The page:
Mike played a Polluted Delta and fetched out a Volcanic Island. He played a Goblin Welder and passed the turn. I suppose he was lucky to have land at all after the Timetwister. Playing against decks without Force of Will is surprisingly simple; you merely have to play around key cards that they might play, such as a Sphere of Resistance.
I handily win off of my Bargain on my second turn.
Stax goes first:
I draw City Of Brass. I play the Mox Diamond, discarding the City. I play the Mana Crypt. I Mystical for Mind’s Desire off of the Underground Sea. I use one mana from the crypt to put a Chromatic Sphere into play.
Storm Count: 4.
I Desire for seven on turn 1… And the first card we flip over is Yawgmoth’s Bargain. Mike scoops.
Opening hand: City of Brass, Lotus Petal, Dark Ritual, Sol Ring, Chromatic Sphere, Duress, Tinker, and Ancestral Recall. He is playing first. And so this is one of those hands where the particular decisions I make depend heavily on what I draw, and if I want to use my Ancestral immediately or try and Tinker. That also depends on how much pressure Mike applies on turn 1.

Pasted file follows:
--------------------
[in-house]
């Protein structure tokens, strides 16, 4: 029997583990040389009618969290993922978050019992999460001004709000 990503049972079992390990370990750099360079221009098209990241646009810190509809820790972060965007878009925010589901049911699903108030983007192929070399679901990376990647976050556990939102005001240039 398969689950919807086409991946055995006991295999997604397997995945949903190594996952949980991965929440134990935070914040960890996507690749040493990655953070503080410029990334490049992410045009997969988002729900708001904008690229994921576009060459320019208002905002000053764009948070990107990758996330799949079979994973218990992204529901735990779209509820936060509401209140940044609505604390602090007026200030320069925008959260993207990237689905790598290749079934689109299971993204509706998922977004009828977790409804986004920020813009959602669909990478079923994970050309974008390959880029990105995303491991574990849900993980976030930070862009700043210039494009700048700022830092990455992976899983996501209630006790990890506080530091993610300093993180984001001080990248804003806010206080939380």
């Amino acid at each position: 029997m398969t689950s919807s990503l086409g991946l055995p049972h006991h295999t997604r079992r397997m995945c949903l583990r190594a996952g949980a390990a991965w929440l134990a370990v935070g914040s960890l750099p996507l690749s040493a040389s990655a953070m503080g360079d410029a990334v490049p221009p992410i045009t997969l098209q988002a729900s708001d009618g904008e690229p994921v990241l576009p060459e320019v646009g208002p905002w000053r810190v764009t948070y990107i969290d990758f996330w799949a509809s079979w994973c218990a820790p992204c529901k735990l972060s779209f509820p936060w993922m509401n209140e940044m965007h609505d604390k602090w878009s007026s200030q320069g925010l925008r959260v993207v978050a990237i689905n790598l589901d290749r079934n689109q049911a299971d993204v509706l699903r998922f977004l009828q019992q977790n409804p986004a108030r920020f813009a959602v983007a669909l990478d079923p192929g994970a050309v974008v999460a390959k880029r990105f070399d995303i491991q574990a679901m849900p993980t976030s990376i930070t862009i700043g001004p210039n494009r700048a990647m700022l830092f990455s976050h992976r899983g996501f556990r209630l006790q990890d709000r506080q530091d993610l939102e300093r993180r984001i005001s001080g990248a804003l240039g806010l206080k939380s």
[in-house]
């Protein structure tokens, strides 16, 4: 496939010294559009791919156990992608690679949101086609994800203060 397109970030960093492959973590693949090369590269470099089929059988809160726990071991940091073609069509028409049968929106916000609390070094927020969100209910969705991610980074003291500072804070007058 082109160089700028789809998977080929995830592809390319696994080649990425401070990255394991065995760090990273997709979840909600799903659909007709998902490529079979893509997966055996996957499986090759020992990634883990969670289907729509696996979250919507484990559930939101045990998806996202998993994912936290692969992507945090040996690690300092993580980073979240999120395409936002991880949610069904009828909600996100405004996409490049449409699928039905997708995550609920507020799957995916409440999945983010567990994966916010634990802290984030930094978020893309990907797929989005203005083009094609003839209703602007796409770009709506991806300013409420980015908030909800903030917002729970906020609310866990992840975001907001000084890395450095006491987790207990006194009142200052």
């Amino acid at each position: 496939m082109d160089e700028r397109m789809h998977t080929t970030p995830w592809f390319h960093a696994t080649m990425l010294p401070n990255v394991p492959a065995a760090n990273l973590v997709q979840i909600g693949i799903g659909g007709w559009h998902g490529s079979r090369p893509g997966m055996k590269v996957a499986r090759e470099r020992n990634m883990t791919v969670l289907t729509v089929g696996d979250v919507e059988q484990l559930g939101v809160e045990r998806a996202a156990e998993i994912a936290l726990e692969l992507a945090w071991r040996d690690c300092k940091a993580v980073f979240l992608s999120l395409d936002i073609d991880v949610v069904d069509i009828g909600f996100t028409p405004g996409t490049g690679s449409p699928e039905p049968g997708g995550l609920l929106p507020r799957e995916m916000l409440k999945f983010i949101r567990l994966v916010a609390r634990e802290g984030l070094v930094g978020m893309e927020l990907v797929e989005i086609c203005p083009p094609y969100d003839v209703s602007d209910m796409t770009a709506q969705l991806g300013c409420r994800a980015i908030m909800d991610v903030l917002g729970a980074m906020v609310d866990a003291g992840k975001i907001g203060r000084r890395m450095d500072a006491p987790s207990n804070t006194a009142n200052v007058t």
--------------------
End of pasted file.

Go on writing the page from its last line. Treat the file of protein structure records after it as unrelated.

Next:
Since Mike has done almost nothing of consequence, I decide to go the Ancestral route.
I play the City of Brass, cast Ancestral into Mox Emerald, Burning Wish, and Demonic Tutor. I break the Petal to cast Dark Ritual and Sol Ring. I play the Mox Emerald and tap it. I then Tutor up Black Lotus with 2B floating. With the remaining to mana I cast and use the Chromatic Sphere to get red mana and play the Burning Wish for Yawgmoth’s Will. I play the Lotus, sacrifice it for Black to cast the Will.
Storm Count: 10
This hand turned into one of those”I win now” hands. Usually, however, my Ancestral Recall’s aren’t that perfect. Ironically, the Brainstorm would have been just as good – I would have put back Tinker and Duress.
It is extremely difficult to play underneath a Sphere with this deck – but then, that’s the trick isn’t it? If you can beat Sphere, you’re golden. Even if you can’t fully beat it, we need to understand how it functions and probe for ways around it. Our most obvious answer is to Wish up Primitive Justice; the problem here is that I lack the acceleration to make that a reality in the near future.